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might do so without knowing less of their | to act as his own physician, on account of Auscultation, Histology, and other good his general feebleness of health and tendency things, than they do, and with knowing them to consumption. To show the incorrectness to much better purpose. We wonder, for of this statement, we give the following short instance, how many of the century of gradu- notice of his medical studies and practice; it ates sent forth from our University every is necessarily slight, but justifies, we think, year-armed with microscope, stethoscope, our assertion in regard to him quá medicus. uroscope,* pleximeter, &c., and omniscient LOCKE was born in 1632 at Wrington, of rules and rhonchi, sibilous and sonorous ; Somersetshire, on the 29th of August, the crepitations moist and dry; bruits de rape, anniversary, as Dr. Forster takes care to let de scie, et de soufflet ; blood plasmata cyto- us know, of the Decollation of St. John the blasts and nucleated cells, and great in the Baptist-eight years after Sydenham, and infinitely little-we wonder how many of ten before Newton. He left Westminster these eager and accomplished youths could school in 1651, and entered Christ Church, “ unsphere the spirit of Plato,” or read with distinguishing himself chiefly in the departmoderate relish and understanding one of ments of medicine and general physics, and the Tusculan Disputations, or who had ever greatly enamored of the brilliant and then heard of “ Butler's Three Sermons on Human new philosophy of Descartes. Nature,” “Berkeley's Minute Philosopher," In connection with Locke's university stuor of an “Essay on the Conduct of the Un- dies, Anthony Wood, in his autobiography, derstanding," of which Mr. Hallam says, “I has the following curious passage : "I began cannot think any parent or instructor justi- a course of chemistry under the noted chemist fied in neglecting to put this little treatise in and rosicrucian Peter Sthael of Strasburg, a the hands of a boy about the time that the scrict Lutheran, and a great hater of women. reasoning faculties become developed," and The club consisted of ten, whereof were whose admirable author we shall now en- Frank Turner, now Bishop of Ely, Benjamin deavor to prove to have been much more Woodroof, now Canon of Christ Church, and one of themselves than is generally supposed. John Locke of the same house, now a noted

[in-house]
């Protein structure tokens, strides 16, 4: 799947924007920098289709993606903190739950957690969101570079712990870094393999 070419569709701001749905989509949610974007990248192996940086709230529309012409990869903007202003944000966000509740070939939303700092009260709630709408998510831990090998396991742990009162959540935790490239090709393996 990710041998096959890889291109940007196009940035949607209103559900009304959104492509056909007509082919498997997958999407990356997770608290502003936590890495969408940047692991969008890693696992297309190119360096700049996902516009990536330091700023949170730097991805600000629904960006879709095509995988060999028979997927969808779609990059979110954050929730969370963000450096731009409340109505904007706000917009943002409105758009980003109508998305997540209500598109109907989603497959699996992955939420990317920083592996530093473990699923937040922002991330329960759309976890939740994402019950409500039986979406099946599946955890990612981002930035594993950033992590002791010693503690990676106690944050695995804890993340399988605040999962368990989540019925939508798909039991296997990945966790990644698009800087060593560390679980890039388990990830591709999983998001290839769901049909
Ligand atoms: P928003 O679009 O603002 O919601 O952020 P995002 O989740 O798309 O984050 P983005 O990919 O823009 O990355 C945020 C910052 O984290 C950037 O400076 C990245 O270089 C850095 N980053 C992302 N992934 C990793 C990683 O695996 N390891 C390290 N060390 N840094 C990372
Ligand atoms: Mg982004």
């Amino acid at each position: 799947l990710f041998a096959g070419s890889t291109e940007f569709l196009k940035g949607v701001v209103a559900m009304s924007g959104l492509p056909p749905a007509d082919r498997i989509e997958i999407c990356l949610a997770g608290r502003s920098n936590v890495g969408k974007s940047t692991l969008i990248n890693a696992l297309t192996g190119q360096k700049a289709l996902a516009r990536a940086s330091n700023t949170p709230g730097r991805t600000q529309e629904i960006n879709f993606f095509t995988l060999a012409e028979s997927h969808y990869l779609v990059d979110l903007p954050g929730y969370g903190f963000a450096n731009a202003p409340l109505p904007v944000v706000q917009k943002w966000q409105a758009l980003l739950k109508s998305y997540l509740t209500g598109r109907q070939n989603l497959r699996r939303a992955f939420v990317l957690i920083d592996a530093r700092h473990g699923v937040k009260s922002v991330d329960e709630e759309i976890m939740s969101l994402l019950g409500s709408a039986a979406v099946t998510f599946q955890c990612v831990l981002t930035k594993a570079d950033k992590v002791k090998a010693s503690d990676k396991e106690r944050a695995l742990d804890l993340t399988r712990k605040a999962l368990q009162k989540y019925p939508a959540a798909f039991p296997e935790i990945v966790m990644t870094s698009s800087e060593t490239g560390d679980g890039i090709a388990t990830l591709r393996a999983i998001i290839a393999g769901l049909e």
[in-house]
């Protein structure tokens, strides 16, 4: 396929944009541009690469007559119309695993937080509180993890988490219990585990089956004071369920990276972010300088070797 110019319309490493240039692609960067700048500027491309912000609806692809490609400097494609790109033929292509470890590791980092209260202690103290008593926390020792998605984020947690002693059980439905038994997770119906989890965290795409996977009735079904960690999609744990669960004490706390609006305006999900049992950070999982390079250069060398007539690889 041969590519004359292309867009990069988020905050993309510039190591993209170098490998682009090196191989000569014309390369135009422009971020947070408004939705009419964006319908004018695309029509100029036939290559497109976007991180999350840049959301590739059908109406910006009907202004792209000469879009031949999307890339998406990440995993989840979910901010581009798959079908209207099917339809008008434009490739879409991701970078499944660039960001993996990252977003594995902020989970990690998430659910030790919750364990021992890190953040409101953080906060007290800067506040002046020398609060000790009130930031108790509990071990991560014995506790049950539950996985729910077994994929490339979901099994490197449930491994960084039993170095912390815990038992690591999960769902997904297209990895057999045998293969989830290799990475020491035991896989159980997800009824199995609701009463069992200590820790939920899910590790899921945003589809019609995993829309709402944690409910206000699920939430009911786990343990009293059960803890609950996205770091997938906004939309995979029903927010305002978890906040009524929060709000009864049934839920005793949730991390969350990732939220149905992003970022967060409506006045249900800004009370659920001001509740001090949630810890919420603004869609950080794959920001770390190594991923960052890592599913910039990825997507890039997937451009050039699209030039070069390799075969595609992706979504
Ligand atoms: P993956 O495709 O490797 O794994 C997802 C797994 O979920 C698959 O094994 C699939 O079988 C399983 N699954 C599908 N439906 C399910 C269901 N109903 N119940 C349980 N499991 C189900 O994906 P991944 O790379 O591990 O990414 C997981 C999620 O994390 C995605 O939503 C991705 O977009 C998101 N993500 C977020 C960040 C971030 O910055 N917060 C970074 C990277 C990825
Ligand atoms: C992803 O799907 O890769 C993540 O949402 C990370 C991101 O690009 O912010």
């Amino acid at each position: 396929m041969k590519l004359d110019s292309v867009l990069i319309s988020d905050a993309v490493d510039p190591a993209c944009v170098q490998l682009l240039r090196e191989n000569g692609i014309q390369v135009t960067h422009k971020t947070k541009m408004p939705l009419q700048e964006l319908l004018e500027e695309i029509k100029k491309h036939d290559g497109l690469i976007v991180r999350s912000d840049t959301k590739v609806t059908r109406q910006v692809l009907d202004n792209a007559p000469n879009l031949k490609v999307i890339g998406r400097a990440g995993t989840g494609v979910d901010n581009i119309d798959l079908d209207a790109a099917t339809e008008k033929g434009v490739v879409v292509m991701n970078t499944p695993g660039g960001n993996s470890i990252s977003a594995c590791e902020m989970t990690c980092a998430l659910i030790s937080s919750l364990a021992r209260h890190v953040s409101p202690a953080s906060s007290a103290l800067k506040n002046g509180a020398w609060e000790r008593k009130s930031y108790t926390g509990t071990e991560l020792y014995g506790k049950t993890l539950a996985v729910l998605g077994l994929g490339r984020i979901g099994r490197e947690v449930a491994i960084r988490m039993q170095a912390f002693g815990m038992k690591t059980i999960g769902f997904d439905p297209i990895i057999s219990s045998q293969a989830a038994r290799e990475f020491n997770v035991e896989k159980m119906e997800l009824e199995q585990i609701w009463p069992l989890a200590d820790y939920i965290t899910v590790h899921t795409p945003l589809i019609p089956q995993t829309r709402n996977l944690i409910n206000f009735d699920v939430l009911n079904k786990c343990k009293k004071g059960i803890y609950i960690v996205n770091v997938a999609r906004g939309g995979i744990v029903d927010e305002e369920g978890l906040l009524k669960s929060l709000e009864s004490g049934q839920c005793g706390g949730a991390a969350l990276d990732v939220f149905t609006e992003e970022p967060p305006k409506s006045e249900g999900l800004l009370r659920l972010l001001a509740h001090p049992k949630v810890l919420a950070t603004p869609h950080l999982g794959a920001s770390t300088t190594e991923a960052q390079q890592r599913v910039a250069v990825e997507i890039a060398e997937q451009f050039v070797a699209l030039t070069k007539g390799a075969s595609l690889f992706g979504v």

In coming to this conclusion, we have been writer. This same John Locke was a man mainly indebted to the classical, eloquent, of a turbulent spirit, clamorous, and never and conclusive tract by Lord Grenville, en- contented; wbile the rest of our club took titled “Oxford and Locke;" to Lord King's notes from the mouth of their master, who life of his great kinsman ; to Wood's Athene sat at the upper end of a long table, the and Fasti Oxonienses ; to the letters from said Locke scorned to do this, but was for Locke to Drs. Mapletoft, Molyneux, Sirever prating and troublesome.” This misoHans Sloane and Boyle, published in the gynistical rosicrucian was brought over to collected edition of his works; to Ward's Oxford by Boyle, and had among his pupils Lives of the Gresham Professors; and to a Sir Christopher Wren, Dr. Wallis, and Sir very curious collection of letters of Locke, Thomas Millington. The fees were three Algernon Sidney, the second Lord Shaftes-pounds, one half paid in advance. bury, and others, edited and privately print- Locke continued through life greatly aded by the eccentric Dr. T. Forster.

dicted to medical and chemical researches. Le Clerc, in his Eloge upon Locke in the He kept the first regular journal of the Bibliotheque Choisie, (and in this he has been weather, and published it from time to time followed by all subsequent biographers,) in the Philosophical Transactions, and in states, that when a student at Christ Church, Boyle's History of the Air. He used in his Oxford, he devoted himself with great ear- observations à barometer, a thermometer, nestness to the study of Medicine, but that and a hygrometer. His letters to Boyle are he never practiced it as his profession, his full of experiments and speculations about chief object having been to qualify himself chemistry and medicine ; and in a journal

kept by him when traveling in France, is s'entendre, la séduction de l'esprit de système, et l'abus this remarkable entry : "M. Toinard prodes expressions vagues et indéterminées ont amené duced a large bottle of muscat; it was clear de milliers des volumes et des disputes intermina- when he set it on the table, but when the bles ?”— Méthodes d'Etudier en Médecine.

stopper was drawn a multitude of little bub* We suppose we shall soon arrive at that ex- bles arose. It comes from this, that the inquisite nicely predicted by Mandeville, when our cluded air had liberty to expand itself ;uroscope will enable us to “diagnose" in the duct of a Sunday the religion, and in that of a query, whether this be air new generaled. weekday the politics, of our patient.

Take a bottle of fermenting liquor, and tie a